Ant larvae are the second stage of ant development.
Ants go through a complete metamorphosis from egg to larva to pupa before becoming adults.
In this article, we’ll go in-depth with ant larvae, what they look like, how they survive, and more.
Also read: Life cycle of ants
What Are Ant Larvae?
Ant larvae are ant “babies” that hatch from ant eggs. The egg hatches into a larva which then turns into pupae before finally turning into an ant.
Ants go through four stages of life. The first stage is the egg phase where they stay in their eggs for around two weeks before hatching into ant larvae. Ants then become ant pupae which last almost one month. Then they become adult ants.
What Does Ant Larvae Look Like?
Ant larvae look like small maggots, and they look very similar to ant pupae, just smaller. Both ant larvae and ant pupae have a white, waxy coating on top of their bodies that makes them appear white or yellow-ish in color.
In addition to this, Ant larvae don’t have fully developed muscles or wings which they later develop as adults.
What Does Carpenter Ant Larvae Look Like?
Carpenter ant larvae are small, white maggot-like creatures. They can’t survive on their own, which is why workers feed them a mix of solid and liquid food.
How Long Does It Take for Ant Eggs to Become Ant Larvae?
Ant eggs hatch into ant larvae after 7-14 days. The time that ant eggs take to turn into ant larvae depends on the species of ant, as well as factors such as temperature and food availability.
For example, in some ant species, it only takes around one week for ant eggs to become ant larvae while other types may take 2 weeks.
If the colony is in a colder area, the process of turning into ant larvae may also take longer. Ants need heat to develop, hence why it takes longer during colder times.
It typically takes about 12 weeks for ant eggs to become a fully grown ant when conditions are optimal (i.e., temperature between 75 to 95 degrees Fahrenheit and plenty of food available for the growing ants). However, this process can take longer than 12 weeks if conditions are suboptimal.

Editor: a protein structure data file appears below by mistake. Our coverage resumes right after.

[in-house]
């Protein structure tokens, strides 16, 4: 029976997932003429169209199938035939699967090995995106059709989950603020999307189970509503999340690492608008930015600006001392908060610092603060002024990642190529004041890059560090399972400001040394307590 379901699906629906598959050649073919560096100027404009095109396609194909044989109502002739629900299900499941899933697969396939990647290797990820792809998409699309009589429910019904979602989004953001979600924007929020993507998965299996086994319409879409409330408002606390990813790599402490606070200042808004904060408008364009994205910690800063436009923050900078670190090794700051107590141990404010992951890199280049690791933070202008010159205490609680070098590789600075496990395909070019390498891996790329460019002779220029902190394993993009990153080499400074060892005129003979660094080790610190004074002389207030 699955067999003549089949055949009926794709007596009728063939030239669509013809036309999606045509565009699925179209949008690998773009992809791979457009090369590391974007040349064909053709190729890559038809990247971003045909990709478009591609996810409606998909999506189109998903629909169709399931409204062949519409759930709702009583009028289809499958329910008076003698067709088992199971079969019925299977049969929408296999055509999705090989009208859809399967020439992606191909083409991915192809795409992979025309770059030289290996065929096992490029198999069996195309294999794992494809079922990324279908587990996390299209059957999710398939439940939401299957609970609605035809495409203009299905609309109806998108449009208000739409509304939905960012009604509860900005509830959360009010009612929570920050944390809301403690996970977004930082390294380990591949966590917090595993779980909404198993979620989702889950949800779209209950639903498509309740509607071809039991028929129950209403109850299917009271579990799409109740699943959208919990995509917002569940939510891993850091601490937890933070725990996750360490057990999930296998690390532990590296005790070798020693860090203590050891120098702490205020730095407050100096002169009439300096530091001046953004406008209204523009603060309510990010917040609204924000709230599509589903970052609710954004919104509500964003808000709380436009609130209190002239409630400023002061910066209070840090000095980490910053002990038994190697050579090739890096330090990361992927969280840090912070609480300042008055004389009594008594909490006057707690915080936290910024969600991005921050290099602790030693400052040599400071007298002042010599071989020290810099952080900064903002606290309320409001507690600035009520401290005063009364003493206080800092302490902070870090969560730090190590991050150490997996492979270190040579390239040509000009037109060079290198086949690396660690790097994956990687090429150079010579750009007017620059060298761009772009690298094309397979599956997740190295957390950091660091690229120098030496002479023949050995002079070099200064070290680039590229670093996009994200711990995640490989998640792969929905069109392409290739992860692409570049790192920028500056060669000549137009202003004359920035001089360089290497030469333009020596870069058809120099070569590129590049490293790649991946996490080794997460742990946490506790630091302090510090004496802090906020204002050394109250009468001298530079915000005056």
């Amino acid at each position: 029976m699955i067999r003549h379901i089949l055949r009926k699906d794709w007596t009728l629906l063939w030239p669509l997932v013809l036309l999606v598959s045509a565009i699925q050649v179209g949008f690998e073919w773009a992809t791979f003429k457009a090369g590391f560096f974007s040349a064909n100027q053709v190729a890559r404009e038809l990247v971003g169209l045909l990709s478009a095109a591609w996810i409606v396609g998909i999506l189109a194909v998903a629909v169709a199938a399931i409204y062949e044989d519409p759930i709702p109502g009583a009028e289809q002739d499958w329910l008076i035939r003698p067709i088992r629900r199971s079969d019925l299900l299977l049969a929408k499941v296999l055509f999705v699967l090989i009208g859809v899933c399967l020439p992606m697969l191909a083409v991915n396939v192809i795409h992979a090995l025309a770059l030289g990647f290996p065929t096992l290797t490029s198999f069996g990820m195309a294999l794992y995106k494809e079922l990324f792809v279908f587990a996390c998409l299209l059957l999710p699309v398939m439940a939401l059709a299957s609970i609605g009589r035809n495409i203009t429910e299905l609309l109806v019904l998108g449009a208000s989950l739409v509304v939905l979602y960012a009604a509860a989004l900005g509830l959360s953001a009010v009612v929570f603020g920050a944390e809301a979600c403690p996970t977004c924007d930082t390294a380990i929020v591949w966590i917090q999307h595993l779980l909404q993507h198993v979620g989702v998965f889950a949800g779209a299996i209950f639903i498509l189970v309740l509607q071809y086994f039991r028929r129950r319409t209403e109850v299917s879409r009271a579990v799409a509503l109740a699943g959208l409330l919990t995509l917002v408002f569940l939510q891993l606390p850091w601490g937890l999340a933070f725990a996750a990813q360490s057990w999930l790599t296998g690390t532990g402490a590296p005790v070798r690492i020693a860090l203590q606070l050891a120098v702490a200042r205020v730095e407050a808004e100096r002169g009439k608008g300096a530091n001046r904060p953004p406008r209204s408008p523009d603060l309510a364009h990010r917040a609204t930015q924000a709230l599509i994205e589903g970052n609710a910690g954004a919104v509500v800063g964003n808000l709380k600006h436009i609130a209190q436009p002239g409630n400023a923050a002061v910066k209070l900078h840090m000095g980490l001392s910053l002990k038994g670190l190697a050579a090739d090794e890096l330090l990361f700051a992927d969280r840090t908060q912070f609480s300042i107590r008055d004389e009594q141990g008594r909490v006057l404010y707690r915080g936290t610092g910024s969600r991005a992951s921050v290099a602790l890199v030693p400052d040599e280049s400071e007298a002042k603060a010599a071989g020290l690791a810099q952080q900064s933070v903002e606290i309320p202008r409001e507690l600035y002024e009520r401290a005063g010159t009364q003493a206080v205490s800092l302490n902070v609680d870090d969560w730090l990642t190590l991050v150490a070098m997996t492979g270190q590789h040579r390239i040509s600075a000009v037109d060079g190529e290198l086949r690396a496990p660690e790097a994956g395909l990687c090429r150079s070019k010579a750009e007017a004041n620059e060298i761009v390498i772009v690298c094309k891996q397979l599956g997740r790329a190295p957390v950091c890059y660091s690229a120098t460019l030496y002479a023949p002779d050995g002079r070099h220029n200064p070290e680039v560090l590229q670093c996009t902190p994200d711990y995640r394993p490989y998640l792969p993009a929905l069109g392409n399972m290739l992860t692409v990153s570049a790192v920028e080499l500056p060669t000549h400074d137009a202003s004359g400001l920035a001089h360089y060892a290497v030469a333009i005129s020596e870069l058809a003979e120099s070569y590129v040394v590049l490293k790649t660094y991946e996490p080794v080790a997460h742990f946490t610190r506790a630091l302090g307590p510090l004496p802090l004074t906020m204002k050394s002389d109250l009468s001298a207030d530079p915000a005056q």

Cared for by the Worker Ants
The worker ants take care of the ant larvae, feeding them with food from their own body and cleaning them until they become pupae. When the ant pupa turns into an adult ant, it leaves the colony to meet other adults in their search for a mate.
Since ant larvae can’t move around or care for themselves, they’re very dependent on the workers in the colony. If a larva isn’t cared for, it will simply die.
What Food Do Ant Larvae Eat?
Ant larvae primarily eat liquid food, but they can also process some solid foods.
These ant foods include the regurgitated body fluids of ant workers, which provide all their nutritional needs for survival and growth.
The worker ants and the queen can also feed on the larvae. This process, called Larval Hemolymph Feeding , happens when an ant feeds on hemolymph from the larvae. As long as this isn’t done too often, the larvae can survive this without any problems.
It’s believed that Larval Hemolymph Feeding takes place when there are food shortages within the colony, or when ants want to synchronize larval development – simply to synchronize the development on all larvae born at the same time.
From Ant Egg to Ant Larvae
Ants start off as ant eggs. When ant eggs are first laid they stay inside the ant colony where ants care for them until they hatch into larvae. These ant larvae look like little white worms with no legs and a long skinny body similar to that of an earthworm.